“Perception is now changing, people have come to realise that curtain is not just fabric to be hanged, it is now a style statement for the customer.

Dimora has been in the furnishing fabric business for a little over 3 years now.

Prior to 1998 the Indian furnishing fabrics industry was dominated by few big brands form the North. “One big change came about in 1998 when the Bombay producers also came into this segment,” says Mahendra Gupta of Goldtex Furnishings, a leading producer in this segment.”Soon after all major players in the North switched over to jacquards and the handloom work came to be dominated by the Mumbai industry thereafter. From earlier years to now width of the fabrics have increased nearly 5 times,” he explains.

Perception on the industry

“Much of the negative perceptions in Indian market are coming from some people in the trade who are trying to enter too many verticals”, feels Nimish Arora and adds, “If Dicitex is good in manufacturing home textiles, I must try and master that before even thinking of moving into retailing. The problem arises when everyone wants to do everything,” he says.

“Perception is now changing, people have come to realise that curtain is not just fabric to be hanged, it is now a style statement for the customer.We are doing things very differently, it is all value addition to the fabric to give special effects to home interiors. Even the colour we use are subtle, people will never get bored of it,” explains Nimesh Parikh.

The perception with regards to pricing is also changing, people are today willing to spend 10 times more than what they used to 5 years back.

Consumption trend

Indian consumers today are better aware of the various sub-segments within each furnishing and home textile product segment. Brands will have to keep innovating to attract and retain customers’ loyalty. People do want to spend more money on home interiors and home décor, if they are convinced, explains Nimish of Dicitex.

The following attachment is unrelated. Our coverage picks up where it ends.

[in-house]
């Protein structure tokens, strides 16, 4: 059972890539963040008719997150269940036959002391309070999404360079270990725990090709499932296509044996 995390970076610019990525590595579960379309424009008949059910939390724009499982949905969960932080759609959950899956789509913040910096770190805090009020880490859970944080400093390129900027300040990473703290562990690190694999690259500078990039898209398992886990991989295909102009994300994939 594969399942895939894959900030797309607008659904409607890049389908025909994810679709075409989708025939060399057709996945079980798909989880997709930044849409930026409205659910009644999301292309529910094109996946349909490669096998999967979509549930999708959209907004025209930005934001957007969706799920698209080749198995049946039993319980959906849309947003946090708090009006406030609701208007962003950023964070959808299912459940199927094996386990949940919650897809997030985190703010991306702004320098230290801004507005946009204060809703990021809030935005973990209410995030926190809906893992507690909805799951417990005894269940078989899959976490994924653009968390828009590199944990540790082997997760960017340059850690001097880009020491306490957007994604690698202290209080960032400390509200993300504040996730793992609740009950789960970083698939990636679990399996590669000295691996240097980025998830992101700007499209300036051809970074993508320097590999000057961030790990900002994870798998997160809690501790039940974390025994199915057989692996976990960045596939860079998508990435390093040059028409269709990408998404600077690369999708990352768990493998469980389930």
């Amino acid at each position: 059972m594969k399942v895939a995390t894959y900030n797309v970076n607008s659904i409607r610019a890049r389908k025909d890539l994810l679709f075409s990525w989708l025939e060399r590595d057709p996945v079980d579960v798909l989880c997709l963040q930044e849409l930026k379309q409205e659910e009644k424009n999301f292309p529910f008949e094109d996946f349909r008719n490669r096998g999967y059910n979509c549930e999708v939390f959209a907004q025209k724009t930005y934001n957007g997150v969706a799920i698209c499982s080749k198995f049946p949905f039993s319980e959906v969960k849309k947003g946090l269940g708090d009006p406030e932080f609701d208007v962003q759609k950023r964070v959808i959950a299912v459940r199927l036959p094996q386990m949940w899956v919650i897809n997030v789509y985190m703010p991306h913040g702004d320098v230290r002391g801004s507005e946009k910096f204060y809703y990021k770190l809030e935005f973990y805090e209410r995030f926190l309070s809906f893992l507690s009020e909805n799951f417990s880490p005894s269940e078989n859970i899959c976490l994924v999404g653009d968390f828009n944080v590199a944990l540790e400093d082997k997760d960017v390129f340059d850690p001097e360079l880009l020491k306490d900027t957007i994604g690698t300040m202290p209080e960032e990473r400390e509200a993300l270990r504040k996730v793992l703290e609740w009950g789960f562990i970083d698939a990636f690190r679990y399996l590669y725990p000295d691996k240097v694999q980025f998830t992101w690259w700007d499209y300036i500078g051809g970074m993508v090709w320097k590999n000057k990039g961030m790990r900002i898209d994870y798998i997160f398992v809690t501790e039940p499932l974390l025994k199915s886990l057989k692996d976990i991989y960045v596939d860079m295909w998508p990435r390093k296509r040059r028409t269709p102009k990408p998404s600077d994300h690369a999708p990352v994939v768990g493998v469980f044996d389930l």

Home Fashion did a survey of retailers in Western suburbs of Mumbai and found that consumers are now buying as and when they have need rather than waiting for specific occasion or season. Also, consumers are not really looking for specific brands, but only those products which would go well with their interiors. While buying, they are also not much specific about the price. So, variety in offerings hold the key.

Discounting the common perception on e-commerce affecting retailer sales, Dilip Gandhi of Bharat Furnishings says “Luckily, home furnishings is not as much affected by online discounts as other product segments because in this category shopping is mainly done by ladies who prefer closer look and feel of the product before purchasing.”

Way forward

Nimish Arora of Dicitex believes furnishing demand was never negative in last one year. It is just a psychological factor. “The India consumption story is being studied by the world. A Chinese mill owner told me that Indian market is a gold mine of 1.2 billion young consumer base. A little bit of rational thinking will show up the potential this market has,” he argues. Manufacturers should refrain from over flooding the market as that will hurt prices and also retail margins.

“The only possible way of growth is to evolve your product and strategy according to emerging market scenario. Those who are able to do it can look forward to a good future,”

The industry will have to take in to account competition emerging from cheaper producers, design counterfeiters, and importers in order to remain healthy, even as it maintains the volumes, advises Gurvinder Singh. “The only possible way of growth is to evolve your product and strategy according to emerging market scenario. Those who are able to do it can look forward to a good future,” he concludes.

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Bed linen: Despite odds, growth assured

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Arun Roongta

While today’s well-known brands like Portico and Spaces successfully challenged the market leader Bombay Dyeing’s supremacy, some others like Trident are preparing to do so. Players like Swayam, Tangerine, and Maspar and House This! too are successfully carving out their own niche in a market still cluttered by and large with unbranded bed sheets and pillow covers across the country.